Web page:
Budapest! Budapest!! Budapest!!! I Feel You- Sziget Day Three

As we were walking across the K-bridge it became evident that the crowds queuing to get in were considerably larger than during the previous days, but also crossing the security check point faster. In true Sherlockian form we immediately deduced these are day ticket holders, who are less of a hassle for the guards as they don’t bring in tons of food and water.This must be a sign of the times, oh wait, with a jolt of pain it suddenly dawned on us: Lord Almighty, Avicii. And indeed, by late evening, combining the apparently unstoppable pull of Avicii and the always evidently unstoppable pull of Friday, the island was at full capacity. 

But don’t expect any grumbling about that- sold out days mean our beloved festival can soldier on year after year. And having a silly headliner pack the main stage area in the evening means two blessed things: we can still thoroughly enjoy the previous band (who should have been, and technically were the main musical act of the night, but more about that later) and then we can walk around relatively unbothered on the island while some lights are beamed off from the main stage to the sonic background of, erm, nothing- but more about that later as well. 

For we must now, hard as it is, make some space for the day’s first main stage act. It could have been slightly unfortunate that Awolnation rhymes with abomination, but it’s actually sublimely fortuitous: they are just that. The only positive (?!) side to them is that the lead singer sounds scarily like Chad Kroeger of Nickelback fame, and since the latter had just cancelled their Budapest gig, this could have been some sort of consolation for any rabid Nickelback fans out there. (We took a break here to laugh hysterically at the thought for ten minutes or so.) 

The overall impact of Awolnation was that everyone suddenly became uninterested in everything, even the very important people enclosure felt strangely apathetic, the important people musing on the fact that maybe they are less important than they thought, and definitely less interesting, life in general is uninteresting and the contagion spread to us as well, so we suddenly found our cameras strangely uninteresting, we just idly fidgeted with the buttons overcome by mild existential angst and took no pictures at all of Awolnation. They only have themselves to blame.

This aggression could not stand, so we decided something must be done to raise the standards of the day, and we found the answer. Vivaldi. Take our advice on that- whenever you feel like maybe Sziget is not giving you what you deserve, head out to one of the alternative areas. In less than an hour we got a dose of classical music, watched some tango and investigated the Museum Quarter tents and the Hungarikum village area, where a village gnome was playing a tiny violin in a cage of sorts. You read that right.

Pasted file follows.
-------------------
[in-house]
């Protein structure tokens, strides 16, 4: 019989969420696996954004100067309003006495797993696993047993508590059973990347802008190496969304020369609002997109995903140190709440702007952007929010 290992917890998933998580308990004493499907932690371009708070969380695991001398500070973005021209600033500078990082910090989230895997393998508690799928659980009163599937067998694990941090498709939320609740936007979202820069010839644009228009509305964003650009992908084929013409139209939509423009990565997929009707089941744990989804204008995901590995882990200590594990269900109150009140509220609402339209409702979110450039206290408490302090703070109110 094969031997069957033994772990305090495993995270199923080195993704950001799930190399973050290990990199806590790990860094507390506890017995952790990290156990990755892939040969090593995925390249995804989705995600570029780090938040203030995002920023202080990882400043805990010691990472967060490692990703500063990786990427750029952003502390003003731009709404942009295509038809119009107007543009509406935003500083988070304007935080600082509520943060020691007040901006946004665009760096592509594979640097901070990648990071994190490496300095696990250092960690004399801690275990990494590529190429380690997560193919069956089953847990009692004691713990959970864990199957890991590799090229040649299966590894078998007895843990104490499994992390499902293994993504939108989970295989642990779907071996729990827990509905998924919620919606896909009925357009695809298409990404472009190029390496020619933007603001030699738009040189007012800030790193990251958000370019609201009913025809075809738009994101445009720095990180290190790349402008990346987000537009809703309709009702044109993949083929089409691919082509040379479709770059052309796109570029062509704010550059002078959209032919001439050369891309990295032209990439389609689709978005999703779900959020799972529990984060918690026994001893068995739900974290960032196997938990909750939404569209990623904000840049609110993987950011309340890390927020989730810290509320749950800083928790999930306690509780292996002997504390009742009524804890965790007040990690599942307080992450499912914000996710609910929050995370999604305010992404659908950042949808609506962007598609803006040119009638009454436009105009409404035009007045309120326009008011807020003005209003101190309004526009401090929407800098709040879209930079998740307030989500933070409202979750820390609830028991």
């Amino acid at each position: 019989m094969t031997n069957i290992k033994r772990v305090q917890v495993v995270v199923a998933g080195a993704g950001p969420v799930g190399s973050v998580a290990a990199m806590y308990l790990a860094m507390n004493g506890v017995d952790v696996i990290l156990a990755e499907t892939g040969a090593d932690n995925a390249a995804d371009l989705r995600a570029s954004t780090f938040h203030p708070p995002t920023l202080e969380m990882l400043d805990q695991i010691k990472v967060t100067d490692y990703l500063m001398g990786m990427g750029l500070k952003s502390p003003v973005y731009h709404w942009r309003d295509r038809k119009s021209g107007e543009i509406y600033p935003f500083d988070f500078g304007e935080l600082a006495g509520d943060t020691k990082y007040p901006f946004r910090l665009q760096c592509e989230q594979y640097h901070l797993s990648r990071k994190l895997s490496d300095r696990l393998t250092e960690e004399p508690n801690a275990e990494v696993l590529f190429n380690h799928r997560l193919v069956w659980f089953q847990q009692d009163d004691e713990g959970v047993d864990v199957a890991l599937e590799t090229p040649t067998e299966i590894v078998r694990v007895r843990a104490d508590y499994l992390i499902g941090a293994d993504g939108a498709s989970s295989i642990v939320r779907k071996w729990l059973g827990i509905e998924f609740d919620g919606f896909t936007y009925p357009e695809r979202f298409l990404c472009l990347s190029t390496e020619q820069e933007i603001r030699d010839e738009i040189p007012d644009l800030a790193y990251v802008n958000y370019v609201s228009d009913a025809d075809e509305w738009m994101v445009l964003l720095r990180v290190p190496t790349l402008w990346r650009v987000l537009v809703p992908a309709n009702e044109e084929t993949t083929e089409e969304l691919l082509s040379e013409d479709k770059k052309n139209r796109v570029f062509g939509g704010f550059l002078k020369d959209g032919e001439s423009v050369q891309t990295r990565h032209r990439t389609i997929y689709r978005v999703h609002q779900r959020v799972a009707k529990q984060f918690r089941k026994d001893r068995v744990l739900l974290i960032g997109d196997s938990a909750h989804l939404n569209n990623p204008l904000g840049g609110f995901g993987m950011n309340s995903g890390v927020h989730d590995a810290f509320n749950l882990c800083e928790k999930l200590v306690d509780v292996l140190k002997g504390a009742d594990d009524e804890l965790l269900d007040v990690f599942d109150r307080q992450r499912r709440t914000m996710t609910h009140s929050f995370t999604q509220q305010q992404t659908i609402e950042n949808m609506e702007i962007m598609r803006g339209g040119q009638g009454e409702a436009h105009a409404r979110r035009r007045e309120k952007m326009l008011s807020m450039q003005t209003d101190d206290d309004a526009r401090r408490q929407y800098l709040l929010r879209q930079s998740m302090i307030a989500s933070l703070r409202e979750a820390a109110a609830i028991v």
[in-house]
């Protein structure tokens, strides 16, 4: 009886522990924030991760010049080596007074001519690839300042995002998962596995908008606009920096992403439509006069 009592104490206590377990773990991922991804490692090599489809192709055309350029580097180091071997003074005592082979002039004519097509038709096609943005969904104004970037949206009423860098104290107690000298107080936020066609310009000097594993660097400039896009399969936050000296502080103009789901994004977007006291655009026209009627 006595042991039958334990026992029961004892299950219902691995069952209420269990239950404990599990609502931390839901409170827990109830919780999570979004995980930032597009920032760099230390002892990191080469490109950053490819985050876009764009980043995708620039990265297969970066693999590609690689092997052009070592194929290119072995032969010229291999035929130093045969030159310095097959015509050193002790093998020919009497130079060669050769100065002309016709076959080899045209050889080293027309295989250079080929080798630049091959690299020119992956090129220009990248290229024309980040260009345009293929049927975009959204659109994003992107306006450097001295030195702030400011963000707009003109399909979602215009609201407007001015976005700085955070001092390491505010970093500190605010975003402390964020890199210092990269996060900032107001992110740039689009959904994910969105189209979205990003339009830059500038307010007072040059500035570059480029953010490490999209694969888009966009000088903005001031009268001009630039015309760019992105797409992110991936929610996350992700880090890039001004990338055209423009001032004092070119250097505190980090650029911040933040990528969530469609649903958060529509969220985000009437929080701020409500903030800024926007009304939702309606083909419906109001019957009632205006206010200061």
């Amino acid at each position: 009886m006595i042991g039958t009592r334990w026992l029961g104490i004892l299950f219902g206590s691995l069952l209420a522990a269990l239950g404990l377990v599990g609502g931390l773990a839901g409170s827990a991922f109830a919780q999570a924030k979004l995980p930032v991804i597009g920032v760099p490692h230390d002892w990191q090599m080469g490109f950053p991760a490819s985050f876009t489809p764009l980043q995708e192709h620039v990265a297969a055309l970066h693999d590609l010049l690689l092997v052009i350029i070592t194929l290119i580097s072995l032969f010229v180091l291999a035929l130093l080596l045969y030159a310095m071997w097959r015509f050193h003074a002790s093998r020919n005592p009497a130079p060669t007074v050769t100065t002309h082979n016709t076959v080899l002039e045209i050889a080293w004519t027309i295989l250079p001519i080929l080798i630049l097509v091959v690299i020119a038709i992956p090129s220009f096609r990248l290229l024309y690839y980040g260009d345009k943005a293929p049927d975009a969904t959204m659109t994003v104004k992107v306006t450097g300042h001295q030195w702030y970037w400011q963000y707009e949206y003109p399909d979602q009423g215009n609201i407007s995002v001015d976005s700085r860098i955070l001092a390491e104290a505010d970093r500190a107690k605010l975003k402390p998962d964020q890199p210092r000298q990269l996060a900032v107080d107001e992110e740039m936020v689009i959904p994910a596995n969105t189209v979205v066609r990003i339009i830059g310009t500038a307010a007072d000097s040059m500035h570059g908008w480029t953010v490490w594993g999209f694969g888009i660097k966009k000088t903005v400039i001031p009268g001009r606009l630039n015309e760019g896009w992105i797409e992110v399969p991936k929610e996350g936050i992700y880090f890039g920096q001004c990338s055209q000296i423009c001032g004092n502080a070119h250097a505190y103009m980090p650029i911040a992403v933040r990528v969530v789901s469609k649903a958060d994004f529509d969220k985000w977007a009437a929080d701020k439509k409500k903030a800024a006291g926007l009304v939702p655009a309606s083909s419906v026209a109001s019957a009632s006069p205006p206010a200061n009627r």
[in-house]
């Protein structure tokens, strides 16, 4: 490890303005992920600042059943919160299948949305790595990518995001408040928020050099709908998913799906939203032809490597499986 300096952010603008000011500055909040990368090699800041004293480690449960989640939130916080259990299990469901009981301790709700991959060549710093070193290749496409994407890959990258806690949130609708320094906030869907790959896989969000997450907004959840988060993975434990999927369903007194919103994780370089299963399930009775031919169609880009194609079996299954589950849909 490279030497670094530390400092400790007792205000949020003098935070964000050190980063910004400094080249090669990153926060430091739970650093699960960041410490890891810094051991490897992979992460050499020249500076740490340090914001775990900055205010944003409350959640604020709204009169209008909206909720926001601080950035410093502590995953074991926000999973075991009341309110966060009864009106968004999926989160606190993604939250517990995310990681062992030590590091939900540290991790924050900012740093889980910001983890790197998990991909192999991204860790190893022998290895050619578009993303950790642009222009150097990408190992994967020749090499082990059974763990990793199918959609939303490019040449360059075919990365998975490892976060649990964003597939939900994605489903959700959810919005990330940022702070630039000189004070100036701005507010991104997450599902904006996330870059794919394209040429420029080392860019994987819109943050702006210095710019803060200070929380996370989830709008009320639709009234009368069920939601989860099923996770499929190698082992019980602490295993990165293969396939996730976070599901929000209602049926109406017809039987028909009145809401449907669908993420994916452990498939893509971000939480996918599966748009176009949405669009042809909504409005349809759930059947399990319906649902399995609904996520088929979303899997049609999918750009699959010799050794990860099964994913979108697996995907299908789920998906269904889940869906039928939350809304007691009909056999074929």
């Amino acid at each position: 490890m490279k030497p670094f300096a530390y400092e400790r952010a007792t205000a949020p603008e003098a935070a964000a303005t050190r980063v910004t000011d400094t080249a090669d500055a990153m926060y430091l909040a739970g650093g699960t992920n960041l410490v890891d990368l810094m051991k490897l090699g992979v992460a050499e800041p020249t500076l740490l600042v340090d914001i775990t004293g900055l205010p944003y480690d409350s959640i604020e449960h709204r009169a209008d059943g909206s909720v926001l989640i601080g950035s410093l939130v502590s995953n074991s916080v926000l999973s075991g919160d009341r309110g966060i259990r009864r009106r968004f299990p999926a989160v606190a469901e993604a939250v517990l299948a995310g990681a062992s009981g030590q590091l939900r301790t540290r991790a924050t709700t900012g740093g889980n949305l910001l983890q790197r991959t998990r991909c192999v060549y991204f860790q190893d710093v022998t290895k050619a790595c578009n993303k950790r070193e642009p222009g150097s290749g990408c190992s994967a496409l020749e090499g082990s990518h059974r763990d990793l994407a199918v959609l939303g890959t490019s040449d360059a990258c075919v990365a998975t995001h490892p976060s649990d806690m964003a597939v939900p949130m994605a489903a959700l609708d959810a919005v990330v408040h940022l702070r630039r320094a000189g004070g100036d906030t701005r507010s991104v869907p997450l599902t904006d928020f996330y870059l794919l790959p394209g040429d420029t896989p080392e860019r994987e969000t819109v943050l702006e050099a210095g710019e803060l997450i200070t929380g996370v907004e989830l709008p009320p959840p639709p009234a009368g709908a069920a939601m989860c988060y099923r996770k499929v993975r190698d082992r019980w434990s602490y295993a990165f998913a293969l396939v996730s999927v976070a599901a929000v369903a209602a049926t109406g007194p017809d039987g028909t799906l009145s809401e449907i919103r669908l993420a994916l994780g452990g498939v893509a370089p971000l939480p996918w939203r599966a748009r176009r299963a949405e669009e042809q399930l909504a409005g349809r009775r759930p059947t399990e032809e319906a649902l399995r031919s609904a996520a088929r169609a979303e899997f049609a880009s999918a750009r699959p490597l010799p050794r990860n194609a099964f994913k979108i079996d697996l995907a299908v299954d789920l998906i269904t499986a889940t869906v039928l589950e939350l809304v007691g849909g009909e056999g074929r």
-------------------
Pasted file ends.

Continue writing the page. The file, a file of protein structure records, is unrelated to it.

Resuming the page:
Thus recharged, we headed back to the main stage, where our lazy photographer was suddenly energized way beyond what we thought possible for him by the purple leotar…I mean musical accomplishments of Marina Diamandis of Marina and The Diamonds. But yes of course we must discuss the leotard, because it was a sight to behold, and suddenly made everyone realize, that in spite of all the Awolnations of the world, life is beautiful. It must also be mentioned that Marina is not just a pretty girl in a pretty leotard, there is something utterly charming in her quirky electro pop, although it crossed my mind that it still would be better suited for the atmosphere of the A38 tent, as the set seemed to lose force every now and then in the still devastating afternoon heat.

Speaking of A38, it was hosting The Subways in front of a relatively scarce but rather intense crowd. Which is extremely telling of the band’s following: their brand of bubblegum punk is an acquired taste many might not necessarily wish to acquire, especially not if they’re over twelve. It never ceases to amaze me how certain bands, once they found a recipe that works, even if only a little, stick to it with enviable force, slowly alienating older audiences and getting hold of fresher ones, still in a state of impressionable youth. To further add to these observations, we again have useful import from our fellow photographer on the reason for Subways’ existence: the girl wants to make music to shake her hair to. In that she gets a ten out of ten and we are happy to leave the tent for this day’s take on being totally immature in front of the main stage: throwing coloured dust at each other. This one goes down a blast as well, causing a giant rainbow cloud to raise above the island and then we’re in for the main concert of the day.